Clash of the Message Formats

Different Message Formats

One thing we can do, now that we have an all-Nest version and a native TypeScript/NATS version of the requestor and responder, is examine the actual NATS messages exchanged. You can and should do this yourself (for now, you can examine the NATS logs produced by following these instructions and these instructions), but let's cut right to the chase. Nest encodes message payloads in a format that is probably not directly compatible with the format used by your external app. We'll address why that is, and how to resolve the incompatibility, below. Now we're getting to the meaty part of the article series!

Note: the following representations of the actual messages as seen in the NATS server log take a few small liberties to simplify and clarify. What you'll actually see in the logs is slightly more verbose. To see the NATS log messages yourself, follow these instructions.

Native App Messages

The native customerApp, when it issues the 'get-customers' request, emits a message that looks like this:

PUB get-customers _INBOX.6EADK

Here, you see the message topic (get-customers) and the reply topic (_INBOX.6EADK) on the first line (they're part of the message "header", not the payload), and an empty message payload on the second line.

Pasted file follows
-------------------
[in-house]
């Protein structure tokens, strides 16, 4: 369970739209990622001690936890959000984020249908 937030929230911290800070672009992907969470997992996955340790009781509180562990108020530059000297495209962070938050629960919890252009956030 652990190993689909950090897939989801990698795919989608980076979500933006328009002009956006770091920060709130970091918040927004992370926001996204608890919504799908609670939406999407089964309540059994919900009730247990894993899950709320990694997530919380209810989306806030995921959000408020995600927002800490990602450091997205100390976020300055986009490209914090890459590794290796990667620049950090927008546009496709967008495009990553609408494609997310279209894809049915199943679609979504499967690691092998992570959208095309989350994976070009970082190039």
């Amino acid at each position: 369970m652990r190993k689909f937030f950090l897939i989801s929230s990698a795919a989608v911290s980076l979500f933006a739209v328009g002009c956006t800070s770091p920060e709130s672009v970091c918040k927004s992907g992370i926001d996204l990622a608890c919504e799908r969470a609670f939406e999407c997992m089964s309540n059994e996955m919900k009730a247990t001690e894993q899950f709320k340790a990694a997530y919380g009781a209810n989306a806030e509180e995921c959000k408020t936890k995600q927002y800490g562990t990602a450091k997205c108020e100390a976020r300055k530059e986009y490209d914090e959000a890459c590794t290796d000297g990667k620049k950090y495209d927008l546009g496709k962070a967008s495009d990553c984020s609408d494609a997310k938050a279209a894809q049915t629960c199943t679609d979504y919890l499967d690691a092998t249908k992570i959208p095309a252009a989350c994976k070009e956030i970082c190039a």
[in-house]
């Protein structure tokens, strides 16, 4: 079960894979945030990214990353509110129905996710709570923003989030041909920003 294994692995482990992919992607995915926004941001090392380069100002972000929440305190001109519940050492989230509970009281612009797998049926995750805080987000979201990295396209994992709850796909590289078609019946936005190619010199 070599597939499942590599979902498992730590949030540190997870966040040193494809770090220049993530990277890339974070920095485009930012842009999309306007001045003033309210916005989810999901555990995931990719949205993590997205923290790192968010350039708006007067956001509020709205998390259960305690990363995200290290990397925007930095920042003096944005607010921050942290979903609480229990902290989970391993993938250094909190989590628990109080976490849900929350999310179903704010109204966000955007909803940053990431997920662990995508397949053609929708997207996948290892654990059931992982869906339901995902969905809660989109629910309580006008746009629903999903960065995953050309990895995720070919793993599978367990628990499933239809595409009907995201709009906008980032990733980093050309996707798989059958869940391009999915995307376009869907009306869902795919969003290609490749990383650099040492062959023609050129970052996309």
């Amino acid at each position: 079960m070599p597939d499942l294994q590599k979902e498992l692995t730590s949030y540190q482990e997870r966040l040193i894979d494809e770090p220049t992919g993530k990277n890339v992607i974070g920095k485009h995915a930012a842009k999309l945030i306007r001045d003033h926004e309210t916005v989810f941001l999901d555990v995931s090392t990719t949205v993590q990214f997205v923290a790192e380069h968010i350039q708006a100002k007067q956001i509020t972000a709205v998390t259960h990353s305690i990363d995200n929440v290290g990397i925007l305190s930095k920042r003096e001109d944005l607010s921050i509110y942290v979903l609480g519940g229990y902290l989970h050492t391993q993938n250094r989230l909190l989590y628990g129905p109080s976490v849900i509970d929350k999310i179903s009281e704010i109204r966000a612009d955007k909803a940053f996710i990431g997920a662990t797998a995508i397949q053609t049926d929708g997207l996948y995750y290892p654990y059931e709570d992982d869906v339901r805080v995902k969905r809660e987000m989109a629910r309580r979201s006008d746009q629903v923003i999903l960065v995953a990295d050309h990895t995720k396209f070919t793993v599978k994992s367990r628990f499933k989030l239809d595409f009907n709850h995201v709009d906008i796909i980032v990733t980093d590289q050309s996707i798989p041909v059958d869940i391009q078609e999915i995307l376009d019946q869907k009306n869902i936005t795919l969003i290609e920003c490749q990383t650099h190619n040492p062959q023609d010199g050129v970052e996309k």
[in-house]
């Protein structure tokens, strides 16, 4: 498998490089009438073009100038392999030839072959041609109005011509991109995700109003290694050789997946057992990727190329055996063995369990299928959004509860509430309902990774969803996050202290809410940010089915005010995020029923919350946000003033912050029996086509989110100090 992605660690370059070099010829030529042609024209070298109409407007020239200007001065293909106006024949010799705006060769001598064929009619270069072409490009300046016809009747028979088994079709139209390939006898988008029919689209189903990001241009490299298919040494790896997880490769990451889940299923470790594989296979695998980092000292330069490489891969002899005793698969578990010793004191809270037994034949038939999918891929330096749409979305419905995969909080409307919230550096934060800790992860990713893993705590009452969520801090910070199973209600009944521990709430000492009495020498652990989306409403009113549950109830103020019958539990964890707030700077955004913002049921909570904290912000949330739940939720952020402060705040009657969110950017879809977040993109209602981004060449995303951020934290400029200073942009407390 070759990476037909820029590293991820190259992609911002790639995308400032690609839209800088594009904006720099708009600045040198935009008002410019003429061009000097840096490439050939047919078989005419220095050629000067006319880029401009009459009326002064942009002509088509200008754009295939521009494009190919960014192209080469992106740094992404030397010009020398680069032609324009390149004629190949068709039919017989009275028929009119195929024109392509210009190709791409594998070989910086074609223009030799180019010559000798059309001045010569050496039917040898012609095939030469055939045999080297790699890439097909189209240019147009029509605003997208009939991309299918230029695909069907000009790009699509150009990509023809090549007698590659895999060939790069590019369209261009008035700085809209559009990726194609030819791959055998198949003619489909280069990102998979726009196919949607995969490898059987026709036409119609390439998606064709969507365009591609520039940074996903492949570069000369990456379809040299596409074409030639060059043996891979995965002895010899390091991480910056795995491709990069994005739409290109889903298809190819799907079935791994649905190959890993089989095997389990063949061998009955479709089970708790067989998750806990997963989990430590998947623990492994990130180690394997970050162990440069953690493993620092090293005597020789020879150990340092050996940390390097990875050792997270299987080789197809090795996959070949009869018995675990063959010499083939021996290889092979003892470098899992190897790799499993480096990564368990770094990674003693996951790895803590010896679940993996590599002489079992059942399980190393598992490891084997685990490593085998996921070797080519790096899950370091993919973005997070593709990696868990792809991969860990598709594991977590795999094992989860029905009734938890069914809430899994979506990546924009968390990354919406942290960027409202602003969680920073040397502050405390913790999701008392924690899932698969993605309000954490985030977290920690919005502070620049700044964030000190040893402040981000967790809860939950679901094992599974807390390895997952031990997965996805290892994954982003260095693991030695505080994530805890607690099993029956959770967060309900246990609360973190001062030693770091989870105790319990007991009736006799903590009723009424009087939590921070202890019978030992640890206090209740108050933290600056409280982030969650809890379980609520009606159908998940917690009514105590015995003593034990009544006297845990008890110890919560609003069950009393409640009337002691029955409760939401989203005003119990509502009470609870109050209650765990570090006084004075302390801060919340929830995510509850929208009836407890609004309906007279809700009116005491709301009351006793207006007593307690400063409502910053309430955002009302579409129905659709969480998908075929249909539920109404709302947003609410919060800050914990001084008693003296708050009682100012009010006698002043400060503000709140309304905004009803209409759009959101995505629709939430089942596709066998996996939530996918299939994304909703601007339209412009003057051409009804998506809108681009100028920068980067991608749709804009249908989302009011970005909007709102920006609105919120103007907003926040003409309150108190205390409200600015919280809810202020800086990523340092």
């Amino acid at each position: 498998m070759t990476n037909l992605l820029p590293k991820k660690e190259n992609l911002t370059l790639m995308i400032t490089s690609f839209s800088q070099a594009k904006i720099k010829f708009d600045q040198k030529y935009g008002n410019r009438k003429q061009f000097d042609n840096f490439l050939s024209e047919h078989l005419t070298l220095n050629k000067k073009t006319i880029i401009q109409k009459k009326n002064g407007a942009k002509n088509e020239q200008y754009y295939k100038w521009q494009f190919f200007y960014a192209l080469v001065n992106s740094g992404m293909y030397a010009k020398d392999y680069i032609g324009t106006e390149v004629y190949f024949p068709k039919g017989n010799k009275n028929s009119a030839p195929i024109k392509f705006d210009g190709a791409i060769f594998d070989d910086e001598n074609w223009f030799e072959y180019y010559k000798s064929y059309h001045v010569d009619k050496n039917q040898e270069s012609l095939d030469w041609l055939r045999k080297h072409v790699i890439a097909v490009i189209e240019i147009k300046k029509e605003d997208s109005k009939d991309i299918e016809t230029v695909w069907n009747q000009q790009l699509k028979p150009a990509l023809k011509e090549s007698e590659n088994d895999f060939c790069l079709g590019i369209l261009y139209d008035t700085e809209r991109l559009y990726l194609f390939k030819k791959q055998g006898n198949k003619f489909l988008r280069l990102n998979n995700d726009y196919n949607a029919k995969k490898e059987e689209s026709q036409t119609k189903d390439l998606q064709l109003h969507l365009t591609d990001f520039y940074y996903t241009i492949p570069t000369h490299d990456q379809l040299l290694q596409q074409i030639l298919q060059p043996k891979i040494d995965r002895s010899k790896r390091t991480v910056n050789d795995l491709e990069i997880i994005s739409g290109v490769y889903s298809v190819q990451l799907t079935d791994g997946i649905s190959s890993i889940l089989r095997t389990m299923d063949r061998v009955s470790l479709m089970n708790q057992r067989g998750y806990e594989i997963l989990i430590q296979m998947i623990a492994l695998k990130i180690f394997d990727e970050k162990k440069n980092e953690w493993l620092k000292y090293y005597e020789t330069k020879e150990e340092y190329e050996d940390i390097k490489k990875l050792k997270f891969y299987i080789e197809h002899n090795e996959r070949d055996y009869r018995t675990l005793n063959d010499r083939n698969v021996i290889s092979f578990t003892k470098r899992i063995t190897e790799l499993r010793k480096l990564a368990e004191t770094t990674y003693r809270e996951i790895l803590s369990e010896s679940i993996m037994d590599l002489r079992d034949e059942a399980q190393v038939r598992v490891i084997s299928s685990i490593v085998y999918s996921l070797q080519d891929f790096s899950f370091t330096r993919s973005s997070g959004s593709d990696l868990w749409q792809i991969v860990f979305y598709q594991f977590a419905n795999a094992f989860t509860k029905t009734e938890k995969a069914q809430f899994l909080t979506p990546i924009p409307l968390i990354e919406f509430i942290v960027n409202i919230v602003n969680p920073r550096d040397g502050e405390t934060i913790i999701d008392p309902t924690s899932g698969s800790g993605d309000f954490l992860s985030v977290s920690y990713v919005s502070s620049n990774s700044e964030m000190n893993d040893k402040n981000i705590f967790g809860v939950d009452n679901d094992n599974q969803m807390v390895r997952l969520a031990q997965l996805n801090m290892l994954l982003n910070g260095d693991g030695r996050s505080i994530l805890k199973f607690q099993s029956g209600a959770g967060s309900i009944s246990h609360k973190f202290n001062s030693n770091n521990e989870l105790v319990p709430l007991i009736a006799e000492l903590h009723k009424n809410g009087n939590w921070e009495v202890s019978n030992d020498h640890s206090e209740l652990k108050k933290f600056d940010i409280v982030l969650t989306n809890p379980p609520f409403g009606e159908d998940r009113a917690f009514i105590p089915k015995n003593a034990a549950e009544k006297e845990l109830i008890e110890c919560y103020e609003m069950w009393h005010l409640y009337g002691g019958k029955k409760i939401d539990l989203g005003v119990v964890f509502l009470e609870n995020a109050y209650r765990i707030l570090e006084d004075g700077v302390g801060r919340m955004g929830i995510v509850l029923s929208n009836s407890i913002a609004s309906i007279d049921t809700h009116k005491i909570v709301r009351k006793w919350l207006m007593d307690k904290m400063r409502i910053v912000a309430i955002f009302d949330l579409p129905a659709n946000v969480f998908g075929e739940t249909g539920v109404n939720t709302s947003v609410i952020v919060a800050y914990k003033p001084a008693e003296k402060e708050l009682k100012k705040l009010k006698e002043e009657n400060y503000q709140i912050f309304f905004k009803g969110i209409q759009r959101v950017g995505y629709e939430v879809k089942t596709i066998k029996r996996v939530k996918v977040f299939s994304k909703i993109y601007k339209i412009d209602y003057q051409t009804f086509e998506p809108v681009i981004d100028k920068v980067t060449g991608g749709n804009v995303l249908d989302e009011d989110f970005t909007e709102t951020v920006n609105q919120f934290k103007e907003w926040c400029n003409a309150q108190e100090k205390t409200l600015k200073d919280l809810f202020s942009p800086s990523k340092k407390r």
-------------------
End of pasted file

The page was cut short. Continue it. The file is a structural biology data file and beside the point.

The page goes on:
The customerApp receives a response back from customerService (because it included a response topic in the request - _INBOX.6EADK - that it subscribed to) that looks like this:

MSG_PAYLOAD: {"customers": [{ "id": 1, "name": "" }]}

Here, payload is just a "stringified" version of our JSON response.

Nest App Messages

On the other hand, the Nest components produce slightly different messages. The nestHttpApp, when it runs client.send('get-customers', {}), emits a message that looks like this:

PUB get-customers _INBOX.9FEAM
MSG_PAYLOAD: {"pattern": "get-customers","data": {},
"id": "84d9259e-fd00-4456-83b8-408311ca72cc"}

It receives a response back from nestMicroservice that looks like this:

MSG_PAYLOAD: {"err": null,"response": {"customers": [{ "id": 1, "name":"" }]},
"isDisposed": true,"id": "84d9259e-fd00-4456-83b8-408311ca72cc"}

The differences should be clear. Nest wraps your message payloads inside a JSON object. For requests, your payload is wrapped in a data property. For responses, your payload is wrapped in a response property.